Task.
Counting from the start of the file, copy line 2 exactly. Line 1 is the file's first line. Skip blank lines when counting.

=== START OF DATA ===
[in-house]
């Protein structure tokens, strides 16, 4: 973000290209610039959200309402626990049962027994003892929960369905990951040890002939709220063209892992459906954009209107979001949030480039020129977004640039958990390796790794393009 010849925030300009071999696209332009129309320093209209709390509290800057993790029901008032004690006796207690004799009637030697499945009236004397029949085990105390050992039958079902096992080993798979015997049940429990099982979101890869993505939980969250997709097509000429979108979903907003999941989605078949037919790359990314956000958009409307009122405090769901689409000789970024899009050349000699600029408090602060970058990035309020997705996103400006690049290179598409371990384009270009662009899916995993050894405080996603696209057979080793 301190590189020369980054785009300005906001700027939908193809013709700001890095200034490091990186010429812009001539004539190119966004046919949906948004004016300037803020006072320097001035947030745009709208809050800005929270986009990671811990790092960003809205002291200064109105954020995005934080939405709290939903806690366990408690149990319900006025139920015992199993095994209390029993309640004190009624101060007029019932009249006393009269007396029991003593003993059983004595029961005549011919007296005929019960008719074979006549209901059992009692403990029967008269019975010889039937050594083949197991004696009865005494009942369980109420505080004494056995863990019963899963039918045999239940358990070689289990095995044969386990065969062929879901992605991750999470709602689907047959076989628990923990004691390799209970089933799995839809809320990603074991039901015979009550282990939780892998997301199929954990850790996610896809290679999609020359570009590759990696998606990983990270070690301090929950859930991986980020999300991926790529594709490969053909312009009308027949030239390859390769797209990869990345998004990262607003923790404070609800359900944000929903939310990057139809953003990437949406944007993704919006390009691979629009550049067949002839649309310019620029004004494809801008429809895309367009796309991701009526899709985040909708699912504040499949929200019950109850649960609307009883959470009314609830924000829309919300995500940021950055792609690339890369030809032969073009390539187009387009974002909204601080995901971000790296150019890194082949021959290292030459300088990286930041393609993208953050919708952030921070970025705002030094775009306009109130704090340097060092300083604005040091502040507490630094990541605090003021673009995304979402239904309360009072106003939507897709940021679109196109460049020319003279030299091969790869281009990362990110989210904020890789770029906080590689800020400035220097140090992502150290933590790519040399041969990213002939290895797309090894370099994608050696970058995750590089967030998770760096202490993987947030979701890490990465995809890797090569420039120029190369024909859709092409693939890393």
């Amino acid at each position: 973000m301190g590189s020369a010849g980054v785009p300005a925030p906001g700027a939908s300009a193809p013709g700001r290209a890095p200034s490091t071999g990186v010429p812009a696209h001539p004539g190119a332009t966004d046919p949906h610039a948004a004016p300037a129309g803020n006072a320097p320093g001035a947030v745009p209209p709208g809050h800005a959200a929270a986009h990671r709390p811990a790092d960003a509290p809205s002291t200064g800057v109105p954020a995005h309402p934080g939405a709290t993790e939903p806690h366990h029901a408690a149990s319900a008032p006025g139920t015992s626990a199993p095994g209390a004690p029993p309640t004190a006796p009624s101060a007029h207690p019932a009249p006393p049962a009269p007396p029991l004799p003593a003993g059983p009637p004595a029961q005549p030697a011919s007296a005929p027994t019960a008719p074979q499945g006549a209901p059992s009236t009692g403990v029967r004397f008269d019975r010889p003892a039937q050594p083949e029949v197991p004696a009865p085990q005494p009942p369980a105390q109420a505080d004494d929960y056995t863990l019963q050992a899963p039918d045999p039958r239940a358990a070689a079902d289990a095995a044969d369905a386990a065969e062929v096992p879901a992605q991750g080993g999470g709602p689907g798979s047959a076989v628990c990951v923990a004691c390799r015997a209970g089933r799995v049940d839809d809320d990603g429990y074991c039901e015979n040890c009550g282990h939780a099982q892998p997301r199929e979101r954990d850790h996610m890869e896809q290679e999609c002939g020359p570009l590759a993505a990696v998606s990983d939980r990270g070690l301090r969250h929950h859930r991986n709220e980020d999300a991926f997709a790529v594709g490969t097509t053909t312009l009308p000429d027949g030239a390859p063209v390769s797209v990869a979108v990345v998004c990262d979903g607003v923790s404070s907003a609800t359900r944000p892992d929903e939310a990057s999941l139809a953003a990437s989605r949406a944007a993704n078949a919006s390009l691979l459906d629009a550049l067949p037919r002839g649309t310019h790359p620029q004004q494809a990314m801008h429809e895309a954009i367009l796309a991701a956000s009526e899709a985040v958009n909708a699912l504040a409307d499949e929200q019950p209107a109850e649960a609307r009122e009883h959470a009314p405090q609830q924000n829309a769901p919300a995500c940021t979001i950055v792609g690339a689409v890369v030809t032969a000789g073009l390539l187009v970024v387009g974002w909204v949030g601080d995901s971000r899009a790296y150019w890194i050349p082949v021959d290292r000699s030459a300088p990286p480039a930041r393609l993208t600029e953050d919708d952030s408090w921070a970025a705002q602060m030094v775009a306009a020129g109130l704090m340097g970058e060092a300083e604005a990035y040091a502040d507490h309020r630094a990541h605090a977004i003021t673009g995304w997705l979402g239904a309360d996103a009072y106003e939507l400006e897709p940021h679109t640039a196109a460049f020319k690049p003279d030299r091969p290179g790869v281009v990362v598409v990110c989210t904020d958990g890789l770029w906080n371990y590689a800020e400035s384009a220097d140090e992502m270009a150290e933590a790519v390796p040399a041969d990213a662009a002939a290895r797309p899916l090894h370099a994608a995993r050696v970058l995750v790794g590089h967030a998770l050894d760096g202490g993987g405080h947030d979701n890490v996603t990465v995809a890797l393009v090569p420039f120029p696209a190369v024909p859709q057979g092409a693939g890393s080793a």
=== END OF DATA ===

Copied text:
């Protein structure tokens, strides 16, 4: 973000290209610039959200309402626990049962027994003892929960369905990951040890002939709220063209892992459906954009209107979001949030480039020129977004640039958990390796790794393009 010849925030300009071999696209332009129309320093209209709390509290800057993790029901008032004690006796207690004799009637030697499945009236004397029949085990105390050992039958079902096992080993798979015997049940429990099982979101890869993505939980969250997709097509000429979108979903907003999941989605078949037919790359990314956000958009409307009122405090769901689409000789970024899009050349000699600029408090602060970058990035309020997705996103400006690049290179598409371990384009270009662009899916995993050894405080996603696209057979080793 301190590189020369980054785009300005906001700027939908193809013709700001890095200034490091990186010429812009001539004539190119966004046919949906948004004016300037803020006072320097001035947030745009709208809050800005929270986009990671811990790092960003809205002291200064109105954020995005934080939405709290939903806690366990408690149990319900006025139920015992199993095994209390029993309640004190009624101060007029019932009249006393009269007396029991003593003993059983004595029961005549011919007296005929019960008719074979006549209901059992009692403990029967008269019975010889039937050594083949197991004696009865005494009942369980109420505080004494056995863990019963899963039918045999239940358990070689289990095995044969386990065969062929879901992605991750999470709602689907047959076989628990923990004691390799209970089933799995839809809320990603074991039901015979009550282990939780892998997301199929954990850790996610896809290679999609020359570009590759990696998606990983990270070690301090929950859930991986980020999300991926790529594709490969053909312009009308027949030239390859390769797209990869990345998004990262607003923790404070609800359900944000929903939310990057139809953003990437949406944007993704919006390009691979629009550049067949002839649309310019620029004004494809801008429809895309367009796309991701009526899709985040909708699912504040499949929200019950109850649960609307009883959470009314609830924000829309919300995500940021950055792609690339890369030809032969073009390539187009387009974002909204601080995901971000790296150019890194082949021959290292030459300088990286930041393609993208953050919708952030921070970025705002030094775009306009109130704090340097060092300083604005040091502040507490630094990541605090003021673009995304979402239904309360009072106003939507897709940021679109196109460049020319003279030299091969790869281009990362990110989210904020890789770029906080590689800020400035220097140090992502150290933590790519040399041969990213002939290895797309090894370099994608050696970058995750590089967030998770760096202490993987947030979701890490990465995809890797090569420039120029190369024909859709092409693939890393």